Garmin Edge 520 vs Wahoo ELEMNT Bolt – Review

I’ve used a Garmin Edge 520 for a while now and having recently purchased a Wahoo ELEMNT Bolt in limited edition fluro yellow, I thought it an opportunity to pit them head to head in a Bolt vs Edge review

Garmin Edge 520 vs Wahoo ELEMNT Bolt

Does it have the Edge?

The Garmin Edge 520 has been my go-to head unit for a couple of years and its never really let me down. Other than some questionable ‘Total Gradient’ estimations and issues with phone syncing, the Edge did the intended job. It looks neat and clean with its black/white design and colour screen, the buttons were easy to operate and the battery life lasted me well over 8 hours, using navigation.

I could link my HR sensors, speed/cadence with no issues whatsoever and the recently updated phone app meant that it was easier than ever to upload my rides to third party apps like Strava. However, I’ve never particularly enjoyed setting up routes I’ve created on my Garmin. Having to plug it into a laptop, download the file and then pull it into a folder was easy enough to do, but seemed a bit archaic.

A Bolt from the… Yellow

Despite the outdated setting up of routes, I was more than happy with the Edge and if it wasn’t for the limited edition fluro yellow Wahoo ELEMNT Bolt, that seemed to match my bike perfectly, I would have kept it as my No. 1 bike computer for many years. Wahoo had me in suckered in and having parted with £200 I got my hands on a very similar but in many ways different bike computer.

Spot the difference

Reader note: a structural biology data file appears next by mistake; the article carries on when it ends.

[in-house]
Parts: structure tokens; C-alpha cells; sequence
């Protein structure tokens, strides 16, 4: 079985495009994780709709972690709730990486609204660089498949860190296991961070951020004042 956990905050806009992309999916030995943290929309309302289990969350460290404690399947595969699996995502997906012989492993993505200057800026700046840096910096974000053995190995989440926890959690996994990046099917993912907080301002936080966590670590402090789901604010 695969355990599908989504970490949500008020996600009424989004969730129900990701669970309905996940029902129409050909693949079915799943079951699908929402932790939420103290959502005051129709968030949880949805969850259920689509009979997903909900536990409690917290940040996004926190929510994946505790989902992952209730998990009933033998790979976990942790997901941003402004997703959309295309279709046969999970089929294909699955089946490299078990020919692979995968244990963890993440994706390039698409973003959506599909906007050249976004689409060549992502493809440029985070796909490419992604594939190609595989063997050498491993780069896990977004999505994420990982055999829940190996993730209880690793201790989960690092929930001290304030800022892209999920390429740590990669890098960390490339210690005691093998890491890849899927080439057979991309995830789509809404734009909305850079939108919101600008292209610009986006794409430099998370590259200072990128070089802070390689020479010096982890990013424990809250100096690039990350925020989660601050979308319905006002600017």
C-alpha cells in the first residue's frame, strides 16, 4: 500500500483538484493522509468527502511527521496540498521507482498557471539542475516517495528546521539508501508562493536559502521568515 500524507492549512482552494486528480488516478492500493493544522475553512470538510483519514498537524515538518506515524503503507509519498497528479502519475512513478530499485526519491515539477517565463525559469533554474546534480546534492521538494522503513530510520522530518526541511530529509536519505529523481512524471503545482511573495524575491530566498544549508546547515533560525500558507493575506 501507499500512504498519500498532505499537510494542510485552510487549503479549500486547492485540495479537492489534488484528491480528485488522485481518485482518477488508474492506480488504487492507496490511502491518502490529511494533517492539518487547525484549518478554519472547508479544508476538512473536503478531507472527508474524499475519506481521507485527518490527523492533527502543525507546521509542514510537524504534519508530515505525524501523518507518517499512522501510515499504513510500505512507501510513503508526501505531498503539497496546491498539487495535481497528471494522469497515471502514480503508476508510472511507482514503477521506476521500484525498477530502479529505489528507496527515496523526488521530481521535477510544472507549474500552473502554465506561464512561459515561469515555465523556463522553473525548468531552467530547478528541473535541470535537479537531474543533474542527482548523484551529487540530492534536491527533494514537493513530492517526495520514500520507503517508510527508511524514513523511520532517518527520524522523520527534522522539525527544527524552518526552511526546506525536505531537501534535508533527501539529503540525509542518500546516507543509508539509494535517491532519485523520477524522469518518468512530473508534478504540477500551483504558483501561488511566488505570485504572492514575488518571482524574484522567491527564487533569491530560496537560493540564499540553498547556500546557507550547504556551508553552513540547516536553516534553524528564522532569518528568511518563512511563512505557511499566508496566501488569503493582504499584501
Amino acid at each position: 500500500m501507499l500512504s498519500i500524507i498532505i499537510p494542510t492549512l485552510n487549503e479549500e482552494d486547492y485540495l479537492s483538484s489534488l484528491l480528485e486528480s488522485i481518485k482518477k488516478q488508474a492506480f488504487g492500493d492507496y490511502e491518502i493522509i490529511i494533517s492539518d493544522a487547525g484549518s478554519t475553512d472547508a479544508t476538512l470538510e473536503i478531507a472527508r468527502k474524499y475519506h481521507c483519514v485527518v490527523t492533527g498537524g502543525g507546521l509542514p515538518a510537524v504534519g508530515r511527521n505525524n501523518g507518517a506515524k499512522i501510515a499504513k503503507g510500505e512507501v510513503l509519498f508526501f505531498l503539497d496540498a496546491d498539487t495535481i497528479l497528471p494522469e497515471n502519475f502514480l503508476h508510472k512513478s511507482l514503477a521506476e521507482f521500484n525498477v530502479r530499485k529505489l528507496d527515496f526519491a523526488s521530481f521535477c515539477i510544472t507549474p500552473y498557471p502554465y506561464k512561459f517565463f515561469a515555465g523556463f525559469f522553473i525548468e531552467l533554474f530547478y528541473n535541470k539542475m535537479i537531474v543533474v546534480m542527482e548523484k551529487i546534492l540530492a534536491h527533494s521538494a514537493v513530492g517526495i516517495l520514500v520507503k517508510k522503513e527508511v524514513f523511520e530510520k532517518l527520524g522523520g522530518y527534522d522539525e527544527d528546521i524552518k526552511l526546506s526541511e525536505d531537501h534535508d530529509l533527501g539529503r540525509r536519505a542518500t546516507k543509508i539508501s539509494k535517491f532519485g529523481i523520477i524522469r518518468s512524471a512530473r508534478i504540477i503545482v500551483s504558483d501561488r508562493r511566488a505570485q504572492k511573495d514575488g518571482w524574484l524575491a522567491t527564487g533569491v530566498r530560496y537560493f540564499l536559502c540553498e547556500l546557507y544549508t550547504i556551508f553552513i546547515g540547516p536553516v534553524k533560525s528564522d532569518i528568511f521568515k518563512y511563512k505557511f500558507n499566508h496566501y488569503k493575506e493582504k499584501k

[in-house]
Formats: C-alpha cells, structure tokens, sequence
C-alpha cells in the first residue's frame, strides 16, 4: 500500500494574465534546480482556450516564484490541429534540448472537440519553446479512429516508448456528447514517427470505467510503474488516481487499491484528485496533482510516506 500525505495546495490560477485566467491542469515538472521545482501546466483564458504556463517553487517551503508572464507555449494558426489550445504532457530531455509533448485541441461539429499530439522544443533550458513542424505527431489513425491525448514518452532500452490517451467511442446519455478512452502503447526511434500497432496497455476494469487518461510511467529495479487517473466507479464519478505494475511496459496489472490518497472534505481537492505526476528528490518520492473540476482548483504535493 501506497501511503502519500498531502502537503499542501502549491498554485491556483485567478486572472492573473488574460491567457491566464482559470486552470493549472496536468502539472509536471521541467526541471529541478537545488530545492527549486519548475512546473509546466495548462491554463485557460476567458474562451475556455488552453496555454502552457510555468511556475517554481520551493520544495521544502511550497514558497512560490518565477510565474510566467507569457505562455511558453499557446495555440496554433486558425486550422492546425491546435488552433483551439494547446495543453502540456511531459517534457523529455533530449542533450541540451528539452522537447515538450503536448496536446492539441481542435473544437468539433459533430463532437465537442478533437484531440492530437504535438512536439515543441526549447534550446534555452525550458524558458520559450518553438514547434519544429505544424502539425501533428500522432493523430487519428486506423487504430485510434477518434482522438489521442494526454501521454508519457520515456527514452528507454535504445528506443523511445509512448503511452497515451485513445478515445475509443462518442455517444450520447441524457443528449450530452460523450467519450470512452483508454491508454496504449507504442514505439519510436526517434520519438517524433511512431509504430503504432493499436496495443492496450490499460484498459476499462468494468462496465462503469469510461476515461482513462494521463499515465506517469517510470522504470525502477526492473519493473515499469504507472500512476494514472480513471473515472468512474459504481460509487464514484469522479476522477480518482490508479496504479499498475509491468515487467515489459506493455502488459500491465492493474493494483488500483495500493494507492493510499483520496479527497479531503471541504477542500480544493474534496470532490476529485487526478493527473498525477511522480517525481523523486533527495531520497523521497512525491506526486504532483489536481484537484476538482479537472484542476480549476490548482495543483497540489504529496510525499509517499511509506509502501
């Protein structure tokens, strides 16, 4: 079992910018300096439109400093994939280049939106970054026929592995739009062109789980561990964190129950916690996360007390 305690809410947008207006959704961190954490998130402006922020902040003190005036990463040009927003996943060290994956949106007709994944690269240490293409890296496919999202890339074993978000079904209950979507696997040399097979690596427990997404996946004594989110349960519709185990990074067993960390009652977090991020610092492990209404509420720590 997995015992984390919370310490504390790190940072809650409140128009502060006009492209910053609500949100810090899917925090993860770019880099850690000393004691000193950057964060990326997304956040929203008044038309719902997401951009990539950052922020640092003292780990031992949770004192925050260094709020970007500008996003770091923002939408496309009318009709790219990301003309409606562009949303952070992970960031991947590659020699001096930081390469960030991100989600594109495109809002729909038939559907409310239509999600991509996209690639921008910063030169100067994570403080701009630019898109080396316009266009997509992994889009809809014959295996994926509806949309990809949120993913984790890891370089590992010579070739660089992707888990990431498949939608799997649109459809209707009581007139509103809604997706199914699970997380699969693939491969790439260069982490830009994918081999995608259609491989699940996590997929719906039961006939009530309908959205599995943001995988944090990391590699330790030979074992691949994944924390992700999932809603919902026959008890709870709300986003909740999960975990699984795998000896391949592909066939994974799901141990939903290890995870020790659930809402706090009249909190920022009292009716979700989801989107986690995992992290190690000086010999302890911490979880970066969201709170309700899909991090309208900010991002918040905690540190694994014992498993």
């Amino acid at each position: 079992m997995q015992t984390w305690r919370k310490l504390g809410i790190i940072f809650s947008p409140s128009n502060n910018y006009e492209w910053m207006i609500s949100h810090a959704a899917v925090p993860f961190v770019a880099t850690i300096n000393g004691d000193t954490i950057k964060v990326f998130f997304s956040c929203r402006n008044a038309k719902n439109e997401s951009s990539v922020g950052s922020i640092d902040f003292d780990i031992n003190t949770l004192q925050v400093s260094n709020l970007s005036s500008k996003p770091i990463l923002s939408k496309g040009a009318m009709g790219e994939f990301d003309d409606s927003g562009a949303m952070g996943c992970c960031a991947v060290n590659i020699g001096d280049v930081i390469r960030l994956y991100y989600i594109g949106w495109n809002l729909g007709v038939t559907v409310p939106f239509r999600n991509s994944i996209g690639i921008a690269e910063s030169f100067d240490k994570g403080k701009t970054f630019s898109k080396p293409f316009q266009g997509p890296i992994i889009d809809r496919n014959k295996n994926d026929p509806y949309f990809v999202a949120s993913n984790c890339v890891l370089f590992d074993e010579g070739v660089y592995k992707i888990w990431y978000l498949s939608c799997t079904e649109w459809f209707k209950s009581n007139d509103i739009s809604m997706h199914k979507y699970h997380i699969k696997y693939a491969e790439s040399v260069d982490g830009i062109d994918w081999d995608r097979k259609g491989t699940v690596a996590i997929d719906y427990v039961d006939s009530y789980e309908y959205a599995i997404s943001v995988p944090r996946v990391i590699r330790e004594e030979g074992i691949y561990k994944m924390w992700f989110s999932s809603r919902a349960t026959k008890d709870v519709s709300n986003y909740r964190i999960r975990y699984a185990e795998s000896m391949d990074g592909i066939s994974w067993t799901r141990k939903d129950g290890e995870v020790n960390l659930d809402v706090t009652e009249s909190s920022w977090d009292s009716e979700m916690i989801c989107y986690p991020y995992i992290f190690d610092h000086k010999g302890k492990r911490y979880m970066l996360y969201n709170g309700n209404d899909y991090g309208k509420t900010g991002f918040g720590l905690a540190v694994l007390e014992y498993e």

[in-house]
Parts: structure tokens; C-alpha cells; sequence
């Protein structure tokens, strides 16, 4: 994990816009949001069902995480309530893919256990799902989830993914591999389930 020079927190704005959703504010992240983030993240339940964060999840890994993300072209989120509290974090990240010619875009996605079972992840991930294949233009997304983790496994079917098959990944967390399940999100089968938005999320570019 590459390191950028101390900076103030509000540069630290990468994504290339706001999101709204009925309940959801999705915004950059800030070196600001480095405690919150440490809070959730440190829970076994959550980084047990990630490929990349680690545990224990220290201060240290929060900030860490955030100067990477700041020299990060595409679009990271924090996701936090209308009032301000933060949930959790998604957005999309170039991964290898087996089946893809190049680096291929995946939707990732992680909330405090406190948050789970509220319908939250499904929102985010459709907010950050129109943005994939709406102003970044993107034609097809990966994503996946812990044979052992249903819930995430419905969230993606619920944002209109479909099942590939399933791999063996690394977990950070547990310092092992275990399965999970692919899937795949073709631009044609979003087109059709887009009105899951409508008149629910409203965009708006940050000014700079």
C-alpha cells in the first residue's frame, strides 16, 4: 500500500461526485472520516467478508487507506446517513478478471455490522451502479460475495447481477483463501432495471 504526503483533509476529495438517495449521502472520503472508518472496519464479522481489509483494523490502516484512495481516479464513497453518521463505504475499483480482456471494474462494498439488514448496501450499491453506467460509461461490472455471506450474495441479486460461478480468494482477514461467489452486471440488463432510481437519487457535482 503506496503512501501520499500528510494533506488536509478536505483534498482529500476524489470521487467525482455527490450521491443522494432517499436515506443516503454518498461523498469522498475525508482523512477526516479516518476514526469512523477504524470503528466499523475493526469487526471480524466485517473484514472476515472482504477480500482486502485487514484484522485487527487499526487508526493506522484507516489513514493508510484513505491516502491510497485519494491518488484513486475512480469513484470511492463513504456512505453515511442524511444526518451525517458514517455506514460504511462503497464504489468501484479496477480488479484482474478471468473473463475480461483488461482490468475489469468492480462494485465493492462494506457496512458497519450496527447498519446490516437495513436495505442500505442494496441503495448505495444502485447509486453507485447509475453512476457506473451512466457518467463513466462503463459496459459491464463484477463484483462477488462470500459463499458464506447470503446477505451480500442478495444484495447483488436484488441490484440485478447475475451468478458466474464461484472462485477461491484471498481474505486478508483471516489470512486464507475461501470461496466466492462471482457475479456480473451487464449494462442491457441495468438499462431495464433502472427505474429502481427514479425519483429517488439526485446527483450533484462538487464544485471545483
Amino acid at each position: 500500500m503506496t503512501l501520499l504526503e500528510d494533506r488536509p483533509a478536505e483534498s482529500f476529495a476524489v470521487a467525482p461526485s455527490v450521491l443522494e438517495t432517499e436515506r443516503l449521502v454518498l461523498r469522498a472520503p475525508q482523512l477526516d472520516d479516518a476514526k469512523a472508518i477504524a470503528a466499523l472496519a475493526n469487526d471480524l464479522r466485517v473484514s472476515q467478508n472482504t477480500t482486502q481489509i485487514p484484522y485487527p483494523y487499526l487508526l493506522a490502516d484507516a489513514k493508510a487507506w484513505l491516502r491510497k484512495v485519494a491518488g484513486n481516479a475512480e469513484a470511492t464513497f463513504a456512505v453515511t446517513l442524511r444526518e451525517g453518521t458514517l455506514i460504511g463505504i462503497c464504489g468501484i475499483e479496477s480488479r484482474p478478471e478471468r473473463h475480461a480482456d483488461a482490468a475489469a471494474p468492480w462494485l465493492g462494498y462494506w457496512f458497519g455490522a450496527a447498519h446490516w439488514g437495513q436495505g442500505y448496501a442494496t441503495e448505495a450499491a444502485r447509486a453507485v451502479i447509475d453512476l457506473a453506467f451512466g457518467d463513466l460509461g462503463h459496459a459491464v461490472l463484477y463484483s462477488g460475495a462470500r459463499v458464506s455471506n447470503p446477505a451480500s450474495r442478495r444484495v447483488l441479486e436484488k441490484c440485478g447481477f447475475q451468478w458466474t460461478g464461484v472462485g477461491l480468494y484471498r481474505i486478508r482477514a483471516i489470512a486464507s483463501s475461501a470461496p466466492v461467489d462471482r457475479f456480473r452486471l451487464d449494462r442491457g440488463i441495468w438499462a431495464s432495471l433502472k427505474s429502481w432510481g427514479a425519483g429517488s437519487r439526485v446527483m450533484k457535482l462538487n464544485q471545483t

The screen size is the same (more or less) with the Edge 520’s colour screen ever-so-slightly bigger than that of the Wahoo. They both use buttons which I prefer over a touchscreen for those sweaty or wet rides, although I did find the buttons ergonomically easier to operate on the Wahoo over the Garmin. The main buttons for cycling through screens and starting/stopping are on the face of ELEMNT Bolt as opposed to the side and although a small detail, they just seemed easier to press. Turn by turn navigation is possible on both units and both are easy enough to follow, without getting lost or missing a turn. If I was picky, I’d say the Garmin Edge 520 does navigation a little better, although downloading my routes to the Wahoo was far easier.

Both head units come with a Strava Segments feature, that pop up when out riding, and they both sync perfectly fine with Power Meters, HRM’s, Turbo Trainers using ant+ or BlueTooth.

I did find the ELEMNT Bolt so much easier to setup. The Wahoo phone app was night and day compared to Garmin Connect. I could setup my Bolt, sort out the information I want on my screen and sync all my routes from Strava within minutes. I was amazed at the ease of it, instead of digging into and scrolling through various menus on my Garmin.